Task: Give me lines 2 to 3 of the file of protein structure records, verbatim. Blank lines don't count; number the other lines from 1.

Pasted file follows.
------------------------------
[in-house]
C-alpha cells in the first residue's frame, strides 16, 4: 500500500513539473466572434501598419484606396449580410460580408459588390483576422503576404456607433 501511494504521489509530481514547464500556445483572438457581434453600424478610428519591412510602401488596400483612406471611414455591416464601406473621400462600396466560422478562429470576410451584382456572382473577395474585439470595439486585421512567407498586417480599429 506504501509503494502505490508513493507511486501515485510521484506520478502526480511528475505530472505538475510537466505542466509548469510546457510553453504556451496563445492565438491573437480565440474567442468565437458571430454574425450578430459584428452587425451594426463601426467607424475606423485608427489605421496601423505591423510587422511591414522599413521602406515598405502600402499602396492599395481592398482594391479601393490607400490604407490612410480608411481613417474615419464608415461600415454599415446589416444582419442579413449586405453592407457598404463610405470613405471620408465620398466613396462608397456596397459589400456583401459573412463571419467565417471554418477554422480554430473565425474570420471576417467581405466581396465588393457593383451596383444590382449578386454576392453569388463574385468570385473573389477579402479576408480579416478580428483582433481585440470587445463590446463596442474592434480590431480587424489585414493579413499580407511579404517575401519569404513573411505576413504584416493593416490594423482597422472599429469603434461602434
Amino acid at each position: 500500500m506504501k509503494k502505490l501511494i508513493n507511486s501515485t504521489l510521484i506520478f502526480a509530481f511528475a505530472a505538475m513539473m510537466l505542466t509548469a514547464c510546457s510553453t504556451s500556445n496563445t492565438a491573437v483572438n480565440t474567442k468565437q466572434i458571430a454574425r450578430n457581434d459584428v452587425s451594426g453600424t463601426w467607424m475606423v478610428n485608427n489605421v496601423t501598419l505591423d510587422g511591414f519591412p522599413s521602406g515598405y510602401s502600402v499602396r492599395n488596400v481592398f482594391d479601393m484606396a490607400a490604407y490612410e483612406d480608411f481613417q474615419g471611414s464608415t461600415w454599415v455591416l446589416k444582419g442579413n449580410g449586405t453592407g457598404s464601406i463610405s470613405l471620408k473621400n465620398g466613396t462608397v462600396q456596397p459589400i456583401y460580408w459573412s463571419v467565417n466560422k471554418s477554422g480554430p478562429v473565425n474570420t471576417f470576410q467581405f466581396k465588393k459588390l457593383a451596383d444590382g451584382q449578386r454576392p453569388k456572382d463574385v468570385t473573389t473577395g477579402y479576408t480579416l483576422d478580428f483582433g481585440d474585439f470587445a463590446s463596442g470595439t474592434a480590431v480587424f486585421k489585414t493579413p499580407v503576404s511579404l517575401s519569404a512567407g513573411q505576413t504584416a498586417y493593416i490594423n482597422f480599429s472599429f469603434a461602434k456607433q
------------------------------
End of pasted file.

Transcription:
C-alpha cells in the first residue's frame, strides 16, 4: 500500500513539473466572434501598419484606396449580410460580408459588390483576422503576404456607433 501511494504521489509530481514547464500556445483572438457581434453600424478610428519591412510602401488596400483612406471611414455591416464601406473621400462600396466560422478562429470576410451584382456572382473577395474585439470595439486585421512567407498586417480599429 506504501509503494502505490508513493507511486501515485510521484506520478502526480511528475505530472505538475510537466505542466509548469510546457510553453504556451496563445492565438491573437480565440474567442468565437458571430454574425450578430459584428452587425451594426463601426467607424475606423485608427489605421496601423505591423510587422511591414522599413521602406515598405502600402499602396492599395481592398482594391479601393490607400490604407490612410480608411481613417474615419464608415461600415454599415446589416444582419442579413449586405453592407457598404463610405470613405471620408465620398466613396462608397456596397459589400456583401459573412463571419467565417471554418477554422480554430473565425474570420471576417467581405466581396465588393457593383451596383444590382449578386454576392453569388463574385468570385473573389477579402479576408480579416478580428483582433481585440470587445463590446463596442474592434480590431480587424489585414493579413499580407511579404517575401519569404513573411505576413504584416493593416490594423482597422472599429469603434461602434
Amino acid at each position: 500500500m506504501k509503494k502505490l501511494i508513493n507511486s501515485t504521489l510521484i506520478f502526480a509530481f511528475a505530472a505538475m513539473m510537466l505542466t509548469a514547464c510546457s510553453t504556451s500556445n496563445t492565438a491573437v483572438n480565440t474567442k468565437q466572434i458571430a454574425r450578430n457581434d459584428v452587425s451594426g453600424t463601426w467607424m475606423v478610428n485608427n489605421v496601423t501598419l505591423d510587422g511591414f519591412p522599413s521602406g515598405y510602401s502600402v499602396r492599395n488596400v481592398f482594391d479601393m484606396a490607400a490604407y490612410e483612406d480608411f481613417q474615419g471611414s464608415t461600415w454599415v455591416l446589416k444582419g442579413n449580410g449586405t453592407g457598404s464601406i463610405s470613405l471620408k473621400n465620398g466613396t462608397v462600396q456596397p459589400i456583401y460580408w459573412s463571419v467565417n466560422k471554418s477554422g480554430p478562429v473565425n474570420t471576417f470576410q467581405f466581396k465588393k459588390l457593383a451596383d444590382g451584382q449578386r454576392p453569388k456572382d463574385v468570385t473573389t473577395g477579402y479576408t480579416l483576422d478580428f483582433g481585440d474585439f470587445a463590446s463596442g470595439t474592434a480590431v480587424f486585421k489585414t493579413p499580407v503576404s511579404l517575401s519569404a512567407g513573411q505576413t504584416a498586417y493593416i490594423n482597422f480599429s472599429f469603434a461602434k456607433q